There are many different approaches to transfer thermal energy to electricity, these approaches are mostly still in development. Peter Hagelstein, one of the main researchers from MIT, is of the view that the existing solid-state devices that are already available to convert heat into electricity are not very efficient. It is known as high-throughput power. According to Hagelstein it converts heat from a less efficient system  and you get more energy. But it is a larger and a more expensive system in which you get either high efficiency or high throughput. But the MIT team found that by using their new system, it would be possible to get both.

Theoretically a limit is set on the maximum amount of efficiency any device van achieve when converting heat to electricity. This limit is called the Carnot Limit, based on a formula set in the 19th century. Hagelstein found that current devices can only go as far as one tenth of that limit. Hagelstein and collegues claim to have reached an efficiency as high as 40 % of the limit by using their new technology. They say in the future it might be possible to achieve up to 90 %.

The MIT researchers chose to not try upon improving existing devices but to start from scratch designing the ideal thermal-to-electric converter. It’s not entirely clear how the new system works. It involves a single quantum-dot device – a type of semiconductor in which the electrons and holes, which carry the electrical charges in the device, are very tightly confined in all three dimensions. Such devices are still in development and will not appear on the market for a couple of years to come.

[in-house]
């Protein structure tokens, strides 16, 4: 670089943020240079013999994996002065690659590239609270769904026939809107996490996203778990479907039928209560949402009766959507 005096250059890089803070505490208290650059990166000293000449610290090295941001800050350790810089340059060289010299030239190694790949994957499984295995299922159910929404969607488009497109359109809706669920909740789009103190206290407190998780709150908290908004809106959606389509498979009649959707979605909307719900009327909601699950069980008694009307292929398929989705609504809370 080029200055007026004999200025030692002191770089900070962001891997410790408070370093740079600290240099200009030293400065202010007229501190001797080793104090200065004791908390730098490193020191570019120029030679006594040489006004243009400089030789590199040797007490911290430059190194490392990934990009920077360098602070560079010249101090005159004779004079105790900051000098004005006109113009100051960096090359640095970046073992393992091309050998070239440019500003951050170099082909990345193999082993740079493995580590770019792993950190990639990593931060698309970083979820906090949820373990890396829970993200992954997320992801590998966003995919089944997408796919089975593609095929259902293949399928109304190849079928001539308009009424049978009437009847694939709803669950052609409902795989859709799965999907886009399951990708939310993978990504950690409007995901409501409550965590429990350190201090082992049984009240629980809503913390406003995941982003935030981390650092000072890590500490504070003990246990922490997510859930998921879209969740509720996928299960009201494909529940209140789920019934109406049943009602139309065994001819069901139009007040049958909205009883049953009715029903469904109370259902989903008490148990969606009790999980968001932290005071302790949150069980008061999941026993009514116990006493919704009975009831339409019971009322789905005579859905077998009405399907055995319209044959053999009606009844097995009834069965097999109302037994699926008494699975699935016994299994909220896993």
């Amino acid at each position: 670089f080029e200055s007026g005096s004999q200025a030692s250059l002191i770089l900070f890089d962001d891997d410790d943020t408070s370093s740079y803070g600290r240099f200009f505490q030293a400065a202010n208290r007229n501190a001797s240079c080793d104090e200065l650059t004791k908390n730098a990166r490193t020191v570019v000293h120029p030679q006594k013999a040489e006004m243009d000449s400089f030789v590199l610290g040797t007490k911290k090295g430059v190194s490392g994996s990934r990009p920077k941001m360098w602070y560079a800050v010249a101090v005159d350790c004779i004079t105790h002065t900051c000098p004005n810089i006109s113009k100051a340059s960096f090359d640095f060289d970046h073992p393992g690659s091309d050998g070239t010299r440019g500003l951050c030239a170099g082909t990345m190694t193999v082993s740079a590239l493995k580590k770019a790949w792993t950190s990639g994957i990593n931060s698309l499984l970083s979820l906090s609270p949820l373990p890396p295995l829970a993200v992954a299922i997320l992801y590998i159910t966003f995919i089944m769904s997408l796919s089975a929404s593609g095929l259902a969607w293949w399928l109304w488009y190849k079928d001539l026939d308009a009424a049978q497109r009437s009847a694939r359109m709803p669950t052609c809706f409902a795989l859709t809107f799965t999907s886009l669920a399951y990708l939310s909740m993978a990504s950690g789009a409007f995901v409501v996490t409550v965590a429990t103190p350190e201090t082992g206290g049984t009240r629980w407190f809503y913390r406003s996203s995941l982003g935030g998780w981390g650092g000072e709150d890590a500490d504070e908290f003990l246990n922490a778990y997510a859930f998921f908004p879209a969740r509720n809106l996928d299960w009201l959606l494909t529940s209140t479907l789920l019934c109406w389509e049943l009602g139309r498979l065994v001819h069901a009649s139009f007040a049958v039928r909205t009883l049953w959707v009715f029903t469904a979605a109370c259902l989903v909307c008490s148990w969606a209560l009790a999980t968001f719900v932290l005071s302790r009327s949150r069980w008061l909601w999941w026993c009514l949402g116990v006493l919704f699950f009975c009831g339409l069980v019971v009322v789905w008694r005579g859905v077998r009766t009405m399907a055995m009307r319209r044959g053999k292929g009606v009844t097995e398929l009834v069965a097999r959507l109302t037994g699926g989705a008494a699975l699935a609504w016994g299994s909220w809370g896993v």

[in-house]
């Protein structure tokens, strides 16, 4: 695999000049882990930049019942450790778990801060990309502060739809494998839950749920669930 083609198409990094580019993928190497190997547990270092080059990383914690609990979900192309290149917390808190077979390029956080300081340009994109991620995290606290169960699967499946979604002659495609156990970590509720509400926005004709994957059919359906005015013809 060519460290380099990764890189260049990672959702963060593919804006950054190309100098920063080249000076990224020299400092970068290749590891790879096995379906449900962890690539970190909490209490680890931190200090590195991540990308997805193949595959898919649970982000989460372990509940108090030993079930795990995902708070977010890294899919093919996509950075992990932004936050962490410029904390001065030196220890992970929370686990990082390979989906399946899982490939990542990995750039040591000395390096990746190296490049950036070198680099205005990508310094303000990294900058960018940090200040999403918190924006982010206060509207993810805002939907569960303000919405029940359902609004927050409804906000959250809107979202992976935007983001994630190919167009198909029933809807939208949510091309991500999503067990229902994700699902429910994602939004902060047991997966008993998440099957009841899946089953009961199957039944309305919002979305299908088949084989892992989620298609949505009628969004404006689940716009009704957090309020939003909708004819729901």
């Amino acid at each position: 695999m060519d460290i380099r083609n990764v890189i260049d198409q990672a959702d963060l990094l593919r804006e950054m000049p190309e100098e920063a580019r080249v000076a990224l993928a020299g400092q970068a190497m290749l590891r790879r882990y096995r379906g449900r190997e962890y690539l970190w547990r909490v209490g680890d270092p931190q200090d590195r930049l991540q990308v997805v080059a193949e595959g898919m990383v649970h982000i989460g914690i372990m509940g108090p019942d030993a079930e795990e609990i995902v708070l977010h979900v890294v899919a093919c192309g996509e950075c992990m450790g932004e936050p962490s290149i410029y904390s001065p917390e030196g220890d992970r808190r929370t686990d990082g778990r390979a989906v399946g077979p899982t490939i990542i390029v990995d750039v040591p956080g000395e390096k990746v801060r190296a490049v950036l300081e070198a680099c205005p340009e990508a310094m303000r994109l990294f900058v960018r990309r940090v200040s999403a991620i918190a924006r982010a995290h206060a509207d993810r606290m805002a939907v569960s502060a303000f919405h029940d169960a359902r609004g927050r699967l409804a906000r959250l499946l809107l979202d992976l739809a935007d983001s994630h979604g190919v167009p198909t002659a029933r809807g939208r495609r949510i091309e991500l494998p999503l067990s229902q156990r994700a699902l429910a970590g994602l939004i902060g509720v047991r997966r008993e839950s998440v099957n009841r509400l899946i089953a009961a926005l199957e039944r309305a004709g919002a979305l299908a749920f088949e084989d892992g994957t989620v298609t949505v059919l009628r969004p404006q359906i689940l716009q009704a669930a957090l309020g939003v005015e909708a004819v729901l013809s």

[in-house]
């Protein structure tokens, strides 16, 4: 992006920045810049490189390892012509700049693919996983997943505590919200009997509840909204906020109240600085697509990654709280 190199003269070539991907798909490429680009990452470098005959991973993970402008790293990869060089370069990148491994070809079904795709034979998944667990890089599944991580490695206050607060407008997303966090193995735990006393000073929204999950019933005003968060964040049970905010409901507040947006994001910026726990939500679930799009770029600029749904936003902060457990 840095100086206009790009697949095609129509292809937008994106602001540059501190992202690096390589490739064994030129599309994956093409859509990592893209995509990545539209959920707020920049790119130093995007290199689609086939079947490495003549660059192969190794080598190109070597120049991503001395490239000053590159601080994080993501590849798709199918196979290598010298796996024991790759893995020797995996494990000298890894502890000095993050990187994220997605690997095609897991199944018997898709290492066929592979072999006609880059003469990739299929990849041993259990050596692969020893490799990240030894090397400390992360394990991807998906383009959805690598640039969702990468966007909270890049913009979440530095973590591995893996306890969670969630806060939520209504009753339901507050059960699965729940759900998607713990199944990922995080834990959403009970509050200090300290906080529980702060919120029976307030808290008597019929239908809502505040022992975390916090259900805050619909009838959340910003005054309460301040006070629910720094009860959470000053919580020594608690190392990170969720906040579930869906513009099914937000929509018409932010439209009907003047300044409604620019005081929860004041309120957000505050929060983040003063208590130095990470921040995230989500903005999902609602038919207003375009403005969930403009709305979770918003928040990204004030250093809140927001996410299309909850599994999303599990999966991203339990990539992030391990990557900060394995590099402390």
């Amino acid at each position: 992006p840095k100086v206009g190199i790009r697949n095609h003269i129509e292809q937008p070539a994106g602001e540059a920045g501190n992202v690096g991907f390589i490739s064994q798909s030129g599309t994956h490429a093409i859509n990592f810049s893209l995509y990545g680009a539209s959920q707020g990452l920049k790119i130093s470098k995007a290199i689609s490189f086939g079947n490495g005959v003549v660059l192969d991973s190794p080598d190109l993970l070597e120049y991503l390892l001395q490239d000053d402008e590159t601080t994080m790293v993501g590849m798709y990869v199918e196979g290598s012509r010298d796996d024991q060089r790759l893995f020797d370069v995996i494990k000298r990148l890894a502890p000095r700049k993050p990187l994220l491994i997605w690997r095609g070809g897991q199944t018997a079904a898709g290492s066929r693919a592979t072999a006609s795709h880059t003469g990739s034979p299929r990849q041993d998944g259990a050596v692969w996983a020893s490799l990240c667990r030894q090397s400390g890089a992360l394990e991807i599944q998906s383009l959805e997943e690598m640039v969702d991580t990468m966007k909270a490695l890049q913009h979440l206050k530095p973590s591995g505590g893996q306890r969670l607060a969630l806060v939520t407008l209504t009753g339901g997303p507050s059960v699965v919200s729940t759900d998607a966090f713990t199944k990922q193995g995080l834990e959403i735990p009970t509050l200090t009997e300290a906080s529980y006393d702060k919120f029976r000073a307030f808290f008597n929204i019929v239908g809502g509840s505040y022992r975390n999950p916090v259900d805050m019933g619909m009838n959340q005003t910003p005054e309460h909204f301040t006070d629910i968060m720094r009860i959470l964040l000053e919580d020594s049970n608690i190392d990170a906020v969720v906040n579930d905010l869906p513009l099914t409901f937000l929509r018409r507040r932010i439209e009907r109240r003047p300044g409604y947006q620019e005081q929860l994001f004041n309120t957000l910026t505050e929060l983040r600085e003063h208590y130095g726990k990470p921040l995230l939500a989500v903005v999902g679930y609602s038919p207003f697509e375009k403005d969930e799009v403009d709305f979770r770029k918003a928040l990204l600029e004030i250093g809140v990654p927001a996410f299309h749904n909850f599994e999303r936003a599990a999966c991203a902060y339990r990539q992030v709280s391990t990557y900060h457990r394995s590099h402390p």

Commute Greener!

We all generate carbon emissions when we commute to work.  To find out how much CO2 we  actually release in the atmosphere and how we can reduce  it,  we can use the “Commute Greener”.  This tool  is accessed through a mobile phone or a web site on the internet, enabling the user quickly to see by how much carbon dioxyde emissions are reduced of increased.

A commuter who downloads the apllication “Commute Greener” from the iPhone App Store, for example, can use the mobile telephone to register the methods of transport that are used for commuting to and from work. The computer program calculates how much carbon dioxide is emitted when using different modes to transport, such as the car, train, bus,

Commute Greener has already been launched within the Volvo Group. “Our test have shown that individuals can quickly reduce their carbon dioxide emissions by more than 30 per cent using it “, says Magnus Holmqvist at Volvo IT.

The same tool will now make it possible for 2000 employees within the City of Gothenburg to understand the most efficient and environmentally sound way to commute in any given scenario, and change their commuting habits.